Re: Brass Eye Revisited
« Reply #83 on: June 03, 2021, 10:49:50 AM »
persuasive but there are some moments in Brass Eye that might come across as 'pushing it' but they're done with such creativity and wit; it's not just the lines or the moments but the way that they're juxtaposed with other comedic aspects that elevates Brass Eye because it wasn't just pushing the satire, it was pushing the use of the televisual medium (TDT, which is ace, feels like it could have been done on radio).

I just dropped the needle on a random episode on Youtube and it was Lemuel Webb doing the DRUGS speech holding the nose of a cocaine user in a jar; what most people don't remember is Austen Tasseltine's v/o is 'first the kids get an information rush. Kids see what happens when a cokehead blows its nose.' Webb slams the jar down and says "HOW FUNNY IS THAT?" and then Tasseltine finishes "often from a napkin from a nob's restaurant." Visual and two different planes of sound (diegetic and non-diegetic) in comedic communion with each other. It really is brilliant at its best.

Some of it did seem a bit harsh on a rewatch but the intent was never cheap.


The Mollusk

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Re: Brass Eye Revisited
« Reply #84 on: June 03, 2021, 11:29:24 AM »
It really is brilliant at its best.

Some of it did seem a bit harsh on a rewatch but the intent was never cheap.

I can’t argue with that. I wasn’t inferring it was cheap, by the way! It certainly utilises its medium to great effect - especially ramping up the fucking stupid CGI graphs/charts and generally lampooning the way those sorts of statistics are jammed down the neck of the viewer - and a lot of it is gleefully absurd, I just think that tone of darkness looming in the background throughout is a bit too heavy sometimes. Again though, this is only something which comes to me in retrospect, as a reflection of where my head’s at with the state of the world as it is now.

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Re: Brass Eye Revisited
« Reply #85 on: June 03, 2021, 11:33:28 AM »
(TDT, which is ace, feels like it could have been done on radio).

It could, soon after getting the videos I dubbed them to audio tape, listened to them loads in cars and Walkmans, and the only jokes that don't work without visuals are tiny little things like "Hi I'm Ian Curtis" and the old man's face droop (plus you have to focus on Holst without seeing all the Wabznasm business). I get the thing about Brass Eye's edgy/dark tone, that must be the reason I'm in no hurry to see them again. I used to re-watch Brass Eye episodes as soon as they finished, sometimes more than once, wore out my off-airs, and even though I could still recite reams of script I don't think I've seen any episode since about 2003. I couldn't go that long without seeing (or hearing!) TDT.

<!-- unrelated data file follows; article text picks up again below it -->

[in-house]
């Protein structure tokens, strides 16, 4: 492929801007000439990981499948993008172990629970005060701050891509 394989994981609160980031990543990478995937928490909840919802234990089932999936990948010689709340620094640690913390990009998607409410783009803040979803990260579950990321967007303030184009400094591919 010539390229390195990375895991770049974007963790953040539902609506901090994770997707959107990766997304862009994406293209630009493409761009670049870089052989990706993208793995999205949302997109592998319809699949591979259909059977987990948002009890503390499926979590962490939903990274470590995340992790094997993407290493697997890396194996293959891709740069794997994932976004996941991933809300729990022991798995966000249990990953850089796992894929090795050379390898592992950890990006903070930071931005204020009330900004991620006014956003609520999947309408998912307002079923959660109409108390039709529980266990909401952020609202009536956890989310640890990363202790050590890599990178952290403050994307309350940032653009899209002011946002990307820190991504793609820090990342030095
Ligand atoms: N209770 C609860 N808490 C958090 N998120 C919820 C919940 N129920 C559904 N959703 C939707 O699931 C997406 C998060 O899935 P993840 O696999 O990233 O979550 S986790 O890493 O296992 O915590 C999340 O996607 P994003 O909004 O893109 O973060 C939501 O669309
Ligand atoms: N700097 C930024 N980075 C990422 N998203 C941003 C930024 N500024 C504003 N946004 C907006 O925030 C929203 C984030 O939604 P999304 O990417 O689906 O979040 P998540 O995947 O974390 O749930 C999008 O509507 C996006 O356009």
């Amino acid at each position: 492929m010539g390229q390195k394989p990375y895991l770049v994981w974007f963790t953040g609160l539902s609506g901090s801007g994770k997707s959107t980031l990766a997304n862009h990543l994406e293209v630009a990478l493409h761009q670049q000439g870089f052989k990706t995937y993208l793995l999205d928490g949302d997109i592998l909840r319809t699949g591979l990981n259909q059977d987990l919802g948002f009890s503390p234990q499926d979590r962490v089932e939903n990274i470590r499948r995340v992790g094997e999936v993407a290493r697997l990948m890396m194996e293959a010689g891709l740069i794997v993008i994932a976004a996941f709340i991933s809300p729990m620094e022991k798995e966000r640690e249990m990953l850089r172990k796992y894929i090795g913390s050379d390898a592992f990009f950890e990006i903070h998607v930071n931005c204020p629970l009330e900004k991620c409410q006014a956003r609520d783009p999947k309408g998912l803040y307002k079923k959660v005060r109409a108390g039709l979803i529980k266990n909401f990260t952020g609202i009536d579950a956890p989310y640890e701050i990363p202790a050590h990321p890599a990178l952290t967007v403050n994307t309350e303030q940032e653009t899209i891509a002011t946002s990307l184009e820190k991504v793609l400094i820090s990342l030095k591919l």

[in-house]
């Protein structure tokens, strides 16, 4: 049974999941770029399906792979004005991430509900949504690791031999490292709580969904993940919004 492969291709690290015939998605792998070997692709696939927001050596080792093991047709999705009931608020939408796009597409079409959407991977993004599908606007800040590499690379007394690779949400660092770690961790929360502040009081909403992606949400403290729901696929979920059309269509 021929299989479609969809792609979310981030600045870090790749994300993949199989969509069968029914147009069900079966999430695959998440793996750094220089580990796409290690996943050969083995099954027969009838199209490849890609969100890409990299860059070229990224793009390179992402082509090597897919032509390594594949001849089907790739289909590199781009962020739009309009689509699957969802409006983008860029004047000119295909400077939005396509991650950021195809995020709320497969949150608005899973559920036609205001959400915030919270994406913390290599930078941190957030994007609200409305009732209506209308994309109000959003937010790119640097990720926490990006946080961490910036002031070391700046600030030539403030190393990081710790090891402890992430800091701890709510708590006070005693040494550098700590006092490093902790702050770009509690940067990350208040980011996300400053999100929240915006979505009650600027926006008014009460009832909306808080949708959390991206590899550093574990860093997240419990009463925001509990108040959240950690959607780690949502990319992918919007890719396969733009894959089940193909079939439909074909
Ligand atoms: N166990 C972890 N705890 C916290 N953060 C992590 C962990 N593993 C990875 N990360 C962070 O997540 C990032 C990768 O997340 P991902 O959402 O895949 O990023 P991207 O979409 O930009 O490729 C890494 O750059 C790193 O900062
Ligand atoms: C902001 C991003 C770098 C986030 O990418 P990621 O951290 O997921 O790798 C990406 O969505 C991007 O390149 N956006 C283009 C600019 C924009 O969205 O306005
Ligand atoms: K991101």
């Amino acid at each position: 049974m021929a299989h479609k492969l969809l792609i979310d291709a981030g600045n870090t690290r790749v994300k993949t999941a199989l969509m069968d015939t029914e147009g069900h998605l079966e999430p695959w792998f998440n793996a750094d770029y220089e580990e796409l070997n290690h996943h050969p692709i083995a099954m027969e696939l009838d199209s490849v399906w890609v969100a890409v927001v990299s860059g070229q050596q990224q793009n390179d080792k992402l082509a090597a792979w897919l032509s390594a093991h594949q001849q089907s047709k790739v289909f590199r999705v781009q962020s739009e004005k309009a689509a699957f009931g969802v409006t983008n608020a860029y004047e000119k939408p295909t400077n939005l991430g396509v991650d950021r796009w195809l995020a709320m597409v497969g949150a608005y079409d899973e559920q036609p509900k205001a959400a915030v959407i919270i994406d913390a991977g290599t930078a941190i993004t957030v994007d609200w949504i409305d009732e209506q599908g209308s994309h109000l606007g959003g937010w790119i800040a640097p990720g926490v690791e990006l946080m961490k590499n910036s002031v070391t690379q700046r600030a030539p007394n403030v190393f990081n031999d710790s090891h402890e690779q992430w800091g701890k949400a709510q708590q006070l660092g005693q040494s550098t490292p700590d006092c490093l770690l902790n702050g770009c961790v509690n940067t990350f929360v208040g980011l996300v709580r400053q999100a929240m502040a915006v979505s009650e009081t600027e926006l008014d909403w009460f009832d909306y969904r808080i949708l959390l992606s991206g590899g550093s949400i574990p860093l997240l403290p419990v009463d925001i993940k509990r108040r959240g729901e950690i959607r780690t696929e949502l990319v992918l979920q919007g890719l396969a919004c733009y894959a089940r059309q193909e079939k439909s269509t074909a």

Re: Brass Eye Revisited
« Reply #86 on: June 03, 2021, 02:11:35 PM »
I love the running of the wasp joke. It makes me smile every time I think of it, there is a lot of lovely silliness in Brass Eye too along with the satire.

Re: Brass Eye Revisited
« Reply #87 on: June 03, 2021, 02:21:58 PM »
I love the running of the wasp joke. It makes me smile every time I think of it, there is a lot of lovely silliness in Brass Eye too along with the satire.

a silly one from the same episode is "This is a busload of flies being sent on holiday to Africa. They'll enjoy Somalia. But should they?"

Re: Brass Eye Revisited
« Reply #88 on: June 03, 2021, 02:23:28 PM »
TDT gives me that sort of giddy thrill you get from all my other favourite pieces of art, no matter how many times you go back you get the same buzz every time. For me it’s like listening to “Wonderful Rainbow” by Lightning Bolt, with every listen I still end up grinning from ear to ear and just marvelling at the sheer amount of magic crammed into every inch of it. TDT got that balance just right, but Brass Eye has the overarching tone of “You thought we were pushing it before? Well wait till you see this!” and that puts me off.

Yeah. OTH and TDT are perfect. All the other things I hold in the same esteem are inconsistent often horribly so (Milligan, Munnary, Python, etc) but OTH and TDT are just gem after gem. He does have a great sense of when something can be grim or disturbing, when to be silly, when to let the characters breathe a bit, etc. its just wonderful, nothing like it.

Brass Eye is very very good of course and contains Morris' best work but on the whole its obvious artifact of the 90s xtreme era where the only thing to do in response to criticism or pushback was to take everything as far as possible. Sometimes that works, but it often doesn't. In hindsight the best part of it is how gifted he'd became with characters (as mentioned) and that gets swamped with the xtreme tone and celebrity pranks.

Re: Brass Eye Revisited
« Reply #89 on: June 03, 2021, 02:36:16 PM »
The 'new police shirts' is a brilliantly silly stupid idea that I love.